While the EDPS may have had some influence during the legislative process based on Articles 42 and 52(3) of Regulation 2018/1725 which requires the Commission to consult the EDPS where its proposal for a legislative act impact the protection of the fundamental right to data protection, this influence is limited. Indeed, the EDPS adopted an opinion (4/2021) reflecting on the Commission’s proposal of the new Europol Regulation, which did not yet include Articles 74a and 74b.

The role of the EDPS is also not so well-developed compared to other EU agencies or bodies with advising powers. Whereas in other areas of law there is, for instance, a need for the Commission to give reasons if it wants to set aside advice from an expert EU body or agency, this is not the case with regard to EDPS opinions – for example, the Commission cannot simply set aside the European Aviation Safety Agency’s advice on technical rules (Article 75(2)(b) of Regulation (EU) 2018/1139). Therefore, the only avenue to challenge Articles 74a and 74b for the EDPS was to initiate an action for annulment before the General Court, as the EDPS did in September 2022. In its action, the EDPS argued that overruling the EDPS’ order addressed to Europol, threatens not only its independence, but also the safeguarding of legal certainty for individuals and the principle of non-retroactivity of legal acts (see T-578/22, para. 20). This action for annulment was, however, dismissed by the General Court for several reasons, as discussed below.

 

Checks and balances: the separation of powers is ensured and a lack of ‘checks’ confirmed

It seems as if the EDPS foresaw difficulties in gaining legal standing before the General Court due to the strict standing requirements of proving direct and individual concern under Article 263(4) TFEU. Therefore, the EDPS argued before the Court that, regardless of Article 263(4) TFEU, it should have legal standing ‘to defend his institutional prerogatives’ (T-578/22, para. 40). In its argumentation, the EDPS referred to the principle of institutional balance to defend the EDPS’ prerogatives as an independent supervisory authority of the EU institutions and bodies. Such independent supervision is an individual’s right pursuant to Article 8(3) of the Charter of Fundamental Rights (CFR) and Article 16(2) of the Treaty on the Functioning of the EU (TFEU) (see also Docksey and Propp 2023, p. 24). Simply put, the EDPS argued that it cannot guarantee independent supervision since the contested provisions counter the EDPS’ enforcement activity. The EDPS here referred to the judgment in Case C-70/88 Parliament v Commission, which held that the Court must ‘be able to maintain the institutional balance and, consequently, review the observance of the Parliament’s prerogatives when called upon to do so […] by means of a legal remedy’ (para. 23).

The General Court, however, dismissed the EDPS’ argument, first, by clarifying that the EDPS is not an EU institution. Although the General Court acknowledged the particular status of the EDPS based on Articles 8(3) CFR and 16(2) TFEU, this special status which allows the EDPS to supervise independently compliance with data protection rules, ‘is not intended to limit the powers of the EU legislature’ (T-578/22, para. 48). The General Court continued, that it is for the Parliament and the Council alone to decide on the content of legislative acts; while the EDPS supervises compliance – in complete independence – within the framework of such legislative acts. A relevant question arises here whether the EDPS is then actually able to supervise effectively Europol’s processing activities, a matter that will be discussed in the next section.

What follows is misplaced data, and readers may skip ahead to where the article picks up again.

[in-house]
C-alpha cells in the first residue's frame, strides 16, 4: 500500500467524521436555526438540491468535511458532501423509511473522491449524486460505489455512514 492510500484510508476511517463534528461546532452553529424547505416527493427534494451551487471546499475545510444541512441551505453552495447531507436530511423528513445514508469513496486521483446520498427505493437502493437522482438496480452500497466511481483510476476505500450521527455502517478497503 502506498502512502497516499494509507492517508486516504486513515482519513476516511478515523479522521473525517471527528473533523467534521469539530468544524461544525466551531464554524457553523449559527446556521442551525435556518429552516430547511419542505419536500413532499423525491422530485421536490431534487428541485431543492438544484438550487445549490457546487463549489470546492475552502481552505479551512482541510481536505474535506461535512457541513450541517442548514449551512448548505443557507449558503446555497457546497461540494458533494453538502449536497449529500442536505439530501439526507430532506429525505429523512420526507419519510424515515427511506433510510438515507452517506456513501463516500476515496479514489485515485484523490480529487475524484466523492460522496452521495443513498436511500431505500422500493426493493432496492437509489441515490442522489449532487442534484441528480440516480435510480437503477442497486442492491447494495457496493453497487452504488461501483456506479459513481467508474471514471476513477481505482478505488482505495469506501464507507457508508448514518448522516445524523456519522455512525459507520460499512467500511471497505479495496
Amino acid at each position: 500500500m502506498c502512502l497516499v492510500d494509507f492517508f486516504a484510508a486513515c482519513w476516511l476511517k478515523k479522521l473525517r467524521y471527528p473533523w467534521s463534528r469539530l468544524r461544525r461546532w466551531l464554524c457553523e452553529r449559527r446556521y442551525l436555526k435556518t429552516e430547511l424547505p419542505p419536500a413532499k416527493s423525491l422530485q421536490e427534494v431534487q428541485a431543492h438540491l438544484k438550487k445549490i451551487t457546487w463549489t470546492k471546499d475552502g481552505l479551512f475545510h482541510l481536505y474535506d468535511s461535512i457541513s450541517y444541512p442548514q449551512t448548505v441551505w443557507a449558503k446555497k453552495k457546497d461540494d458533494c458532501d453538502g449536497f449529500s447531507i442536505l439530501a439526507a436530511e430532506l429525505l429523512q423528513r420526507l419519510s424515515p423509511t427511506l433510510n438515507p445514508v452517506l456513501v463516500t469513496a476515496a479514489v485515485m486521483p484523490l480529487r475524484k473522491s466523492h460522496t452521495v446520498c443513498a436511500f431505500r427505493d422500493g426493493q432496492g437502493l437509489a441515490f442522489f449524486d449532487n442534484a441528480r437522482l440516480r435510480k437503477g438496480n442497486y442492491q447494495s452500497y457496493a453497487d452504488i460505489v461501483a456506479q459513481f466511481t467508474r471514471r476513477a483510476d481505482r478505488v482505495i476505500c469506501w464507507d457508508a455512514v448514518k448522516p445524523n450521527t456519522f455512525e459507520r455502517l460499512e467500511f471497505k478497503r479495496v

Furthermore, the General Court seems to overlook that the specific circumstances before it were rather peculiar and not at all as simple as the EU legislature having adopted legislation, which an independent supervisory authority shall subsequently monitor and supervise. Instead, legislation had been adopted that counteracts the decision of an independent supervisory authority retrospectively. This sets a worrying precedent where the EU legislature can apparently ‘move the goalposts’ in the area of data protection. As the EDPS rightly argued, while the data protection authorities in the EU are supposed to act in complete independence, such authorities may now feel the need to consider political preferences in their decision-making as they may risk to see their decision being overridden by legislative action (EDPS 2022).

The General Court seemed, however, satisfied with the fact that the EDPS has the power to seek ex post judicial review since Article 58(4) of Regulation (EU) 2018/1725 provides that the EDPS has the power to refer matters to the CJEU (T-578/22, para. 64). According to the General Court, this is sufficient for the EDPS to protect its prerogatives. Case T-578/22 itself, however, already demonstrates the downsides of this system, more specifically, regarding the classic concerns about demonstrating direct and individual concern as a non-privileged applicant.

The General Court first clarified that the EDPS has no standing before the CJEU as a (semi-) privileged applicant, referring to the fact that the EDPS is established by secondary EU law (T-578/22, paras. 33-36). Nevertheless, the EDPS has the power to refer a matter to the EU courts as a non-privileged applicant, if the conditions of Article 263(4) TFEU are satisfied. As such, the General Court held that ‘such a legal person is indeed equally as likely as any other person or entity to have its rights or interests adversely affected by that act and must, therefore, be able to seek the annulment of that act’ (T-578/22, para. 65). Regarding ‘direct concern’, the General Court repeated the CJEU’s well-established case law that ‘the contested measure must directly affect the legal situation of the applicant and […] leave no discretion to its addressees who are entrusted with the task of implementing it […]’ (T-578/22, para. 70). This much-criticised strict test proves to be difficult to meet also in this case. Hence, the General Court rather easily concludes that the EDPS was not prevented from exercising its own powers as it saw fit and, therefore, the two contested provisions are not of direct concern to the EDPS.